Slayer’s “South Of Heaven” Reaches One Quarter Of A Century

The younger fans might be shocked at this but us older more entrenched Metal folk are proud to raise a glass of whatever your drinking this evening to the fact that Slayer’s 1988 opus “South Of Heaven” has reached its quarter century mark. Okay, I will admit that it hits me with some awe as well because I am of the vintage where I remember this stuff being in the “new releases” section of the neighborhood record store. The album was slightly slower than its predecessor “Reign In Blood” and according to interview posts from the late great Jeff Hanneman, this had been done on purpose since the band knew that they could not compete with the previous albums ferocity or impact on the Metal scene of the time. Resultant of this slower pace, the album received widely mixed reviews with some long time fans embracing it and others putting it on the bottom of their Thrash Metal pile. Now I’ve often admitted to being a latecomer to the Slayer scene even though my friends would be blasting it whenever we all convened. I was more a Power Metal guy and supporting that growing scene than the now matured Thrash Metal one. Don’t worry, I have made up for lost time in some sense.

Of all the tracks on the release I would have to say that my own favorite remains the title track along with “Mandatory Suicide” and “Spill The Blood”. I was a diehard Judas Priest fan (still am actually) and did not enjoy the bands take on their classic tune from the “Sin After Sin” album. Sorry, sometimes a cover just doesn’t work for me as a listener. Of course in listening to “South Of Heaven” now as I penned these anniversary thoughts, I can see where some fans might have thought that their band had lost a lot of its edge. Yes the album was heavy as all get out but the speed was not there for most of the recording. To get slower paced songs on a new album after the absolute fury that was “Reign In Blood” and even its own predecessor “Hell Awaits” had to leave people scratching their heads. The novice still fan that was me would embrace the group a lot more with its “Seasons In The Abyss” album based on my own musical pursuits being in a much heavier band than I would have attempted at the time. I promise to do an anniversary post for “RIB” when it hits thirty years in 2016 if we are still online and not living the life of luxury on an island with servants okay. Here’s the track listing of the original release along with its songwriters. As you can see the late Jeff Hanneman had a hand in every single track. All the more reason to be sad about his passing away only a couple of months ago. I’m sure he would have loved to see one of his babies reach this age. Oh well.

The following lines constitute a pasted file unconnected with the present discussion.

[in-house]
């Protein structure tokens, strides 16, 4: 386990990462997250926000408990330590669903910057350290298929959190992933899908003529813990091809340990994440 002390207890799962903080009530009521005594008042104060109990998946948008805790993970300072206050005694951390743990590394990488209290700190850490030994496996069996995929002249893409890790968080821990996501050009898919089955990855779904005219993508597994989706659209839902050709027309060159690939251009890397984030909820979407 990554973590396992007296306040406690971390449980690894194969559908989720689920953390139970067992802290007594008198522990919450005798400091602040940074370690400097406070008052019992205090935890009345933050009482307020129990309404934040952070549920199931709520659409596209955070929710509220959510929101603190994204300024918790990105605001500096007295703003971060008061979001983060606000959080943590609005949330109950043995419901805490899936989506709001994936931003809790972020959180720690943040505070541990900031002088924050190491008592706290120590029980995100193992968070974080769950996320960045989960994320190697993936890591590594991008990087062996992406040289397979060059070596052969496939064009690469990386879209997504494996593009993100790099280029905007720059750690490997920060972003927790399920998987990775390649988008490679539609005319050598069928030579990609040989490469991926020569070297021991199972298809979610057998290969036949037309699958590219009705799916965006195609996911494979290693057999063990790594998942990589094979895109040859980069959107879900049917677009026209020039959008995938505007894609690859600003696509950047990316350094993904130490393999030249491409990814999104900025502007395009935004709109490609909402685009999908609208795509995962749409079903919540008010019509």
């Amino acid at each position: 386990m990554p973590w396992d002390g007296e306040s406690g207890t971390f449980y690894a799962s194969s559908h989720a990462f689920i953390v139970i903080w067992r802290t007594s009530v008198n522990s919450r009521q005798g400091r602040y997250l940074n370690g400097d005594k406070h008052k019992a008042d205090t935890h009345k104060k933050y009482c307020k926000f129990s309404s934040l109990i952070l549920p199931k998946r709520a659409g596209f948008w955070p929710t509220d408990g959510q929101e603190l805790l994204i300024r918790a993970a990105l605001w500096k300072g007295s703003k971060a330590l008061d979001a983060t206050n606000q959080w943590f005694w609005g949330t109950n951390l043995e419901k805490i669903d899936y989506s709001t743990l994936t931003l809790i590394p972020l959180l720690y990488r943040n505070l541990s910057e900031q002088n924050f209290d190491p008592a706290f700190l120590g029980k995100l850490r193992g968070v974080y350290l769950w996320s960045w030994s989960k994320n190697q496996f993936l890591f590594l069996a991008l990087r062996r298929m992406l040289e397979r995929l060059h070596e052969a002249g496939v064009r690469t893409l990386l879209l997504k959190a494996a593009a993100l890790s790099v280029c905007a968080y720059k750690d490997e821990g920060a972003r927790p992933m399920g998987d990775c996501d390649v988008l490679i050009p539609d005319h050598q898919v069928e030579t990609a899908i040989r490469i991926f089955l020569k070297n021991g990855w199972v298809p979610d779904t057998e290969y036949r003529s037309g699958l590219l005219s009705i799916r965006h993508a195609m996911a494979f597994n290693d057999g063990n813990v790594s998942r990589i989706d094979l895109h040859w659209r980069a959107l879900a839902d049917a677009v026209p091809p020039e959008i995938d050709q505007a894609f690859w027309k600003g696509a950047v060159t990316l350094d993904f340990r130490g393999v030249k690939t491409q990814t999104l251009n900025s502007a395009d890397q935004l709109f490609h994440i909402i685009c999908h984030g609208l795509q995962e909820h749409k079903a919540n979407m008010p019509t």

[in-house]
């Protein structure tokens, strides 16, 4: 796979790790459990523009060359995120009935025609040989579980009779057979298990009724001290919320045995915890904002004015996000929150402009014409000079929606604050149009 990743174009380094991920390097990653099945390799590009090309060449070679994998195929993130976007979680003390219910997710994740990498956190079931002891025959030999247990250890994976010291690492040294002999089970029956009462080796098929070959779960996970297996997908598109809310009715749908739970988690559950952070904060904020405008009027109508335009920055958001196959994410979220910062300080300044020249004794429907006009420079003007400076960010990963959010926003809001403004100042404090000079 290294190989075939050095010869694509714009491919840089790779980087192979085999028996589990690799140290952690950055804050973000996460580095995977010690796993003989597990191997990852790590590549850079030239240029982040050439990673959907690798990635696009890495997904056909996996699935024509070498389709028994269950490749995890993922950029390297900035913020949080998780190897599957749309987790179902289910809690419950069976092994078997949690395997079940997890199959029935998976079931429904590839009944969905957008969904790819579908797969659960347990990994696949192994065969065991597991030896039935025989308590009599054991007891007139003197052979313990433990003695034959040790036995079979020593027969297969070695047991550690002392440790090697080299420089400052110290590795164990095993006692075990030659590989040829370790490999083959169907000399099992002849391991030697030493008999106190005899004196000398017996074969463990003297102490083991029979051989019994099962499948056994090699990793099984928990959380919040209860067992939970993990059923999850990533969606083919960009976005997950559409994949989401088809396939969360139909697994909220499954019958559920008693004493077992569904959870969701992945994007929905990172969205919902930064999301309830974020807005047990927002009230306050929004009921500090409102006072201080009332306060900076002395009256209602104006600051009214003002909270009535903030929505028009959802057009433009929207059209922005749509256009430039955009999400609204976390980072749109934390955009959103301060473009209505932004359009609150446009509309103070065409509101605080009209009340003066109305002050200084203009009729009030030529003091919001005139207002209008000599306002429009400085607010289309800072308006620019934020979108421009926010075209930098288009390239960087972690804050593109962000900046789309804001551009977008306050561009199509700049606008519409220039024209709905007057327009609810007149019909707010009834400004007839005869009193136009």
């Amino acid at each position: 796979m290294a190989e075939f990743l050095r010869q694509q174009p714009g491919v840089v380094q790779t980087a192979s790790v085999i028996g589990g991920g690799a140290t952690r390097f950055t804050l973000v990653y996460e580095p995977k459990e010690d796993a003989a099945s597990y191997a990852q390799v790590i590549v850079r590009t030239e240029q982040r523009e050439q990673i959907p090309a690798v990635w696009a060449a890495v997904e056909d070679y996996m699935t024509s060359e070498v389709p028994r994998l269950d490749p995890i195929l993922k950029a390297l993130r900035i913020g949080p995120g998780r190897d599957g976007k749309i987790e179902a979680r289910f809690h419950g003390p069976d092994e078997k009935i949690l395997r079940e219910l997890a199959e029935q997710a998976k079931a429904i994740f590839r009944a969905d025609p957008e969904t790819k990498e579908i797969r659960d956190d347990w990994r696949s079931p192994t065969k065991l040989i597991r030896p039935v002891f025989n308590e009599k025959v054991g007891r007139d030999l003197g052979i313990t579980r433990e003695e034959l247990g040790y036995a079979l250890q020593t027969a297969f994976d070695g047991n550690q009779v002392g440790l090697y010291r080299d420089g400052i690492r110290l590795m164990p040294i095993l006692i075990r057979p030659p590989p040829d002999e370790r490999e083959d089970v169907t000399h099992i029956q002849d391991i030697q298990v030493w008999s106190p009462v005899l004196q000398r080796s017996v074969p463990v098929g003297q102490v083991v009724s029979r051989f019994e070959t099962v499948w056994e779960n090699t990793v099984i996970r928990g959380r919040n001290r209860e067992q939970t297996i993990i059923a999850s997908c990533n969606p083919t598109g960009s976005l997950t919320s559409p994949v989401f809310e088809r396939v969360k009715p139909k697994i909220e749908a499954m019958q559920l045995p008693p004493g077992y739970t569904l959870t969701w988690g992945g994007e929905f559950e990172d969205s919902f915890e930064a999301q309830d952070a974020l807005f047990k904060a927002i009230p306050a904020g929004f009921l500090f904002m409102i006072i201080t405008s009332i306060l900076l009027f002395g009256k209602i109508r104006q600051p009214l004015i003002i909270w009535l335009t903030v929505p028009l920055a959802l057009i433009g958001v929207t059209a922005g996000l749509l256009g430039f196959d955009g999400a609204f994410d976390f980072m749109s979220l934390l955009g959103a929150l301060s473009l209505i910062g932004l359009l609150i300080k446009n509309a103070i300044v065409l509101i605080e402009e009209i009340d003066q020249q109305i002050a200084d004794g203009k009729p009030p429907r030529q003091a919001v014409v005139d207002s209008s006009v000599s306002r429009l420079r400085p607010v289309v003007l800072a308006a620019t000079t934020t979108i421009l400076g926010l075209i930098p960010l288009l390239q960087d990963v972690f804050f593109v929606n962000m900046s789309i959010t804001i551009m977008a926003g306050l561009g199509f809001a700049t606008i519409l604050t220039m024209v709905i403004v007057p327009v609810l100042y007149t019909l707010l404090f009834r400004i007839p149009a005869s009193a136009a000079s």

Track Listing:
1. South of Heaven (Tom Araya/Jeff Hanneman)
2. Silent Scream (Araya/Hanneman/Kerry King)
3. Live Undead (King/Araya/Hanneman)
4. Behind the Crooked Cross (Hanneman)
5. Mandatory Suicide (Araya/Hanneman/King)
6. Ghosts of War (King/Hanneman/King)
7. Read Between the Lies (King/Araya/Hanneman)
8. Cleanse the Soul (King/Araya/Hanneman)
9. Dissident Aggressor (Judas Priest cover) (Rob Halford/K.K. Downing/Glenn Tipton)
10. Spill the Blood (Hanneman)

I’m leaving the comments section open for you readers to let me know how important, or even how unimportant this particular Slayer release is to you as a fan of Metal. What do you remember most about it in terms of its effect on you, when you might have purchased or maybe even been turned onto it through a friend or a live show. That is what makes this kind of posting more fun – your input, so please bring it on. Wait a second now….what did you say? You DON’T own a copy of Slayer’s “South Of Heaven” yet? Oh my friend, you must remedy this immediately and here is a quick link to an purchase point for you to fix that problem.

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